Ramit Sethi: [00:46:37] Here’s an overview of their finances. Their assets, 17,500, which includes a truck and two snowmobiles. This may be the only couple I’ve ever spoken to on this podcast who actually needs a truck. Their investments, $34,341. Their savings, $23,907. Their debt $82,208. No credit card debt included there. Therefore, their net worth is -$6,460. Hannah’s gross monthly income is 5,300. Jake’s gross monthly income is 3,100, and therefore their combined annual gross income is $101,000. Now, keep in mind that Hannah’s income will more than double very soon. 


Ramit Sethi: [00:47:26] So there’s a problem. I mean, there’s a number of problems here, but one of the problems is what’s that fixed cost number?

Jake: [00:47:35] 83%.

Ramit Sethi: [00:47:36] What’s it supposed to be?

Hannah: [00:47:39] 60. 50 to 60.

Ramit Sethi: [00:47:42] Max. 50 to 60%. So at 83%, because you’re spending so much in your fixed costs, you essentially have no money for some of the other stuff here.

Jake: [00:47:51] Hannah, can you match the 350 I spend in groceries a month?

Hannah: [00:47:55] No, but I have got it down to 550, I think is what it’ll be at. But I’m okay paying more for groceries.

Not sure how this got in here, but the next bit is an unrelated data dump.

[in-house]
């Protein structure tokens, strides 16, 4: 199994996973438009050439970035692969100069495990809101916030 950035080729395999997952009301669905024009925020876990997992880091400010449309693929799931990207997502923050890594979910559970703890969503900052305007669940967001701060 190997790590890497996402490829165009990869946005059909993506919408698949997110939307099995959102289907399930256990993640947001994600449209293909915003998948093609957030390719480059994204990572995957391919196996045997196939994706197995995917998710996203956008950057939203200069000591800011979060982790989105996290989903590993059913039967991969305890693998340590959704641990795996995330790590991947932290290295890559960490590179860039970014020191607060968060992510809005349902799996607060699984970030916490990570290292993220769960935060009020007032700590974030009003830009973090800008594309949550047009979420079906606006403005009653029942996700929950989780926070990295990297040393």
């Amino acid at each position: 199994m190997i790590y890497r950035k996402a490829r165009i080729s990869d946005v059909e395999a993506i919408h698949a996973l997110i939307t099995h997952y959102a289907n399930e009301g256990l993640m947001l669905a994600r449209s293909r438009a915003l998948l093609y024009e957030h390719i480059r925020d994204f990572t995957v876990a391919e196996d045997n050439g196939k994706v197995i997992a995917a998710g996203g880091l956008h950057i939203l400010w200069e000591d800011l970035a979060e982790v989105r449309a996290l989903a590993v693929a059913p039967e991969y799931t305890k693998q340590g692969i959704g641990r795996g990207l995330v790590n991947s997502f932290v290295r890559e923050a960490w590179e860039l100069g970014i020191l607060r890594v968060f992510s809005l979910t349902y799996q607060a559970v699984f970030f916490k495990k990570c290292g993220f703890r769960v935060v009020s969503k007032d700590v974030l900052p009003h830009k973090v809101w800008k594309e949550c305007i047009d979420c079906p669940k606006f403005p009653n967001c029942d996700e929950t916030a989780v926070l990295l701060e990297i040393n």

Ramit Sethi: [00:48:08] Great. 550 and 350 equals $900 a month. Cool. You lowered it by 250 bucks or so. Great. We’re down to 79%. Oh, Hannah’s eyes just went, oh shit. That’s right, Hannah. 200 bucks ain’t going to get you there. With the lifestyle you’ve created, if you want to live in the place you live in, have insurance, have a car, pay off the debt that you’ve incurred, then we got to do something else. So what are your options?

Hannah: [00:48:50] Make more money.

Ramit Sethi: [00:48:51] Yeah. And you are going to make more money. By the way, most couples say that, and I immediately shut that down because it’s totally delusional. But you actually are going to make more money, right?